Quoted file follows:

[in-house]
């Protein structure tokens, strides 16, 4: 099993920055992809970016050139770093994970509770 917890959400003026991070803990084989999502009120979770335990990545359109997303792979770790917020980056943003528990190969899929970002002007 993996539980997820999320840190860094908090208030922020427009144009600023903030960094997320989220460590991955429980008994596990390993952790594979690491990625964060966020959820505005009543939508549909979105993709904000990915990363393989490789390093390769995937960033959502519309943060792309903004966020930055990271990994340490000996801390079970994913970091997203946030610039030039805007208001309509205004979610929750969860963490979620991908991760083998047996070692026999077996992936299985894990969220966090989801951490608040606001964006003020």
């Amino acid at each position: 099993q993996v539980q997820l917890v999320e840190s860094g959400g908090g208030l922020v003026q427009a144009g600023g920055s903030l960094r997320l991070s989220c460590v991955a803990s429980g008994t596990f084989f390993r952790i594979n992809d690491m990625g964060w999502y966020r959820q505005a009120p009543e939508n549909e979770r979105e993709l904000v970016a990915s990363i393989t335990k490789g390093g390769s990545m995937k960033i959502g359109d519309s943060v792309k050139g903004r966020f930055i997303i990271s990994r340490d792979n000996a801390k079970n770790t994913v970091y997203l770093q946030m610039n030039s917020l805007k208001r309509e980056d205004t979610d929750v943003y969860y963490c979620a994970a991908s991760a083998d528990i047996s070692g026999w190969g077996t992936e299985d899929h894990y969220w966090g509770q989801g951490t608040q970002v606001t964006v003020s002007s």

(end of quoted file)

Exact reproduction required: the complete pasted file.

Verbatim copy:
[in-house]
């Protein structure tokens, strides 16, 4: 099993920055992809970016050139770093994970509770 917890959400003026991070803990084989999502009120979770335990990545359109997303792979770790917020980056943003528990190969899929970002002007 993996539980997820999320840190860094908090208030922020427009144009600023903030960094997320989220460590991955429980008994596990390993952790594979690491990625964060966020959820505005009543939508549909979105993709904000990915990363393989490789390093390769995937960033959502519309943060792309903004966020930055990271990994340490000996801390079970994913970091997203946030610039030039805007208001309509205004979610929750969860963490979620991908991760083998047996070692026999077996992936299985894990969220966090989801951490608040606001964006003020």
């Amino acid at each position: 099993q993996v539980q997820l917890v999320e840190s860094g959400g908090g208030l922020v003026q427009a144009g600023g920055s903030l960094r997320l991070s989220c460590v991955a803990s429980g008994t596990f084989f390993r952790i594979n992809d690491m990625g964060w999502y966020r959820q505005a009120p009543e939508n549909e979770r979105e993709l904000v970016a990915s990363i393989t335990k490789g390093g390769s990545m995937k960033i959502g359109d519309s943060v792309k050139g903004r966020f930055i997303i990271s990994r340490d792979n000996a801390k079970n770790t994913v970091y997203l770093q946030m610039n030039s917020l805007k208001r309509e980056d205004t979610d929750v943003y969860y963490c979620a994970a991908s991760a083998d528990i047996s070692g026999w190969g077996t992936e299985d899929h894990y969220w966090g509770q989801g951490t608040q970002v606001t964006v003020s002007s």